Overcoming Cardio Boredom

Cardio is one of the least glamorous and appealing aspects of exercise and physical fitness. Why? Because it’s boring. Being confined to a treadmill for an entire hour five times a week does help you lose weight, but it’s dreadfully uninteresting. Maybe watching TV helps (which most gyms will allow you to do now while […]

Overcoming Cardio Boredom

Cardio is one of the least glamorous and appealing aspects of exercise and physical fitness. Why? Because it’s boring.

Being confined to a treadmill for an entire hour five times a week does help you lose weight, but it’s dreadfully uninteresting. Maybe watching TV helps (which most gyms will allow you to do now while in the cardio area), but doesn’t that sort of defeat the purpose of exercising?

Besides, when you’re running hard and keeping your heart rate up, it’s hard to focus on anything else, much less a TV show that reminds you of fond memories at home on the couch.
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Am I Boring My Child?

I’m a stay-at-home dad, and I’m worried that my daughter will get bored at home with me and with the same toys. I want to be a great father and make sure my child is stimulated and learning new things, and is enjoying her surroundings. What do I do?

Wow, what a great question! You’ve really hit on an incredibly common fear-not only for dads but for stay-at-home moms too.

Rather than come up with a list of activities, the best way you can deal with your concerns is to try to think about things a little differently. First, try to remember that you’re not a walking video arcade; you do not have to entertain your child during her every waking moment.
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Is There Intelligent Life in Your Living Room?

Dear Mr. Dad: This might sound silly, but is there some way to tell if my daughter is a genius? She’s only seven but I think she’s a lot smarter than I am.

A: As parents, we’re always worried about how our kids are doing, and there’s no shortage of information on warning signs of some terrible condition, or red flags that might indicate something else. But it’s pretty rare to read about signs that our kids might be above average instead of below.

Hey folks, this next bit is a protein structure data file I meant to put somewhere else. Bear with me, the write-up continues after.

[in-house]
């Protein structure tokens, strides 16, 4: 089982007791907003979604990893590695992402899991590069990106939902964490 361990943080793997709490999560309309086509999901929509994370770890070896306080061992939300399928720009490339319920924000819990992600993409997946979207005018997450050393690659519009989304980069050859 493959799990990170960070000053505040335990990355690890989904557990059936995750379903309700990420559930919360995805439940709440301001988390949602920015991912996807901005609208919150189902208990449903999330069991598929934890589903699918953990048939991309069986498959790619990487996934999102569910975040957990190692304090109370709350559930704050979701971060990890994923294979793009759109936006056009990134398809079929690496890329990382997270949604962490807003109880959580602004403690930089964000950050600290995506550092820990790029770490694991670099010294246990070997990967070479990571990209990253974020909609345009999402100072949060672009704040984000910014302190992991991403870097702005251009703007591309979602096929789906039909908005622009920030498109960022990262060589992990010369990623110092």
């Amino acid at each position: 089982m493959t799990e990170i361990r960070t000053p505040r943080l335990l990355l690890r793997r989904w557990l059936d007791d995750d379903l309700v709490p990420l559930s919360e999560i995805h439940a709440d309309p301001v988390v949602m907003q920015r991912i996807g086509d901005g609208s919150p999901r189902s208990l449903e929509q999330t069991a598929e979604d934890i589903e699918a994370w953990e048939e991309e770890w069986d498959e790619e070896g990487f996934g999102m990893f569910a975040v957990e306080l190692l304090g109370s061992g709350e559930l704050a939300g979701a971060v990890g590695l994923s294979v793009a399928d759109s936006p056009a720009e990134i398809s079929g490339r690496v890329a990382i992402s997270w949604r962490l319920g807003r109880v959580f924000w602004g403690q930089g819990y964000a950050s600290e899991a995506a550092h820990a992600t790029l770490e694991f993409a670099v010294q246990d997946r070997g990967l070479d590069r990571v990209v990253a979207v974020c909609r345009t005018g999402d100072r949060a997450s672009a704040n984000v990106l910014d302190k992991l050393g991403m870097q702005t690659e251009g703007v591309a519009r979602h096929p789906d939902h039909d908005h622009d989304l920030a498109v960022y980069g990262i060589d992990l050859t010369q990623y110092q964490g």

You’d think it would be a you-know-it-when-you-see-it kind of thing. And it can be. Sometimes. In England, a 4-year-old girl was recently accepted into Mensa (mensa.org)—a society of geniuses. Officially, one has to be a teenager to get accepted, but this little girl’s IQ came in at 159 (Einstein and Stephen Hawking just squeaked past her at 160). By age two she had taught herself to add and subtract and was reading elementary school books.

Cases like this are quite rare. And I’d bet that for every one of them, there are at least 10 kids who are just as smart but whose high intelligence goes unnoticed because they’re bored out of their minds and spend their time screwing around instead of working.

So what are the” warning” signs of extreme intelligence? Here are a few indicators suggested by the American Association of Gifted Children (aagc.org). Your daughter may be a genius (IQ of 140+), or just gifted (IQ of 110-140) if she:

  • seems much more mature than other kids her age.
  • has trouble interacting with her agemates and prefers to hang out with older kids or adults.
  • developed language skills early. That could have shown up as skipping the babytalk and going straight to full sentences, or teaching herself to read. My middle daughter scared me half to death when, at the ripe young age of three, she started reading signs on stores we were driving by.
  • regularly questions authority.  This doesn’t necessarily mean she has no respect for authority, just that she asks a lot of really tough questions.
  • is easily bored.
  • Is incredibly curious and absorbs new information the first time she hears it.
  • likes to collect, organize, compare, and contrast.

If a few of the above are true for your child, it’s probably worth getting her tested.

Okay, assuming your daughter is really, really smart. Now what? Here are a few ways you can nurture and encourage her intelligence even if she is the smartest person in the room—including you.

  • Read. Talk about the stories, the subplots in the illustrations. Encourage her imagination by asking her to make up another story using the same characters.
  • Minimize exposure to “educational” videos or “brain-building” games—most of which are neither. What she really needs is live interactions with other people.
  • Talk about everything and anything. Ask a lot of questions and listen to the answers. You’ll probably learn something. Things like, What would happen if we dropped this uncooked egg on the rug? What about if we tossed it out a car window while we’re driving?
  • Don’t push too hard—or too little. On one hand you don’t want her to burn out. On the other, a brilliant child who’s lazy will eventually be left in the dust by a plain, old bright kid who works hard.
  • Be the adult. Yes, your child may be smarter than you, but she still needs your help navigating the world. Hopefully you’ve got more knowledge and common sense.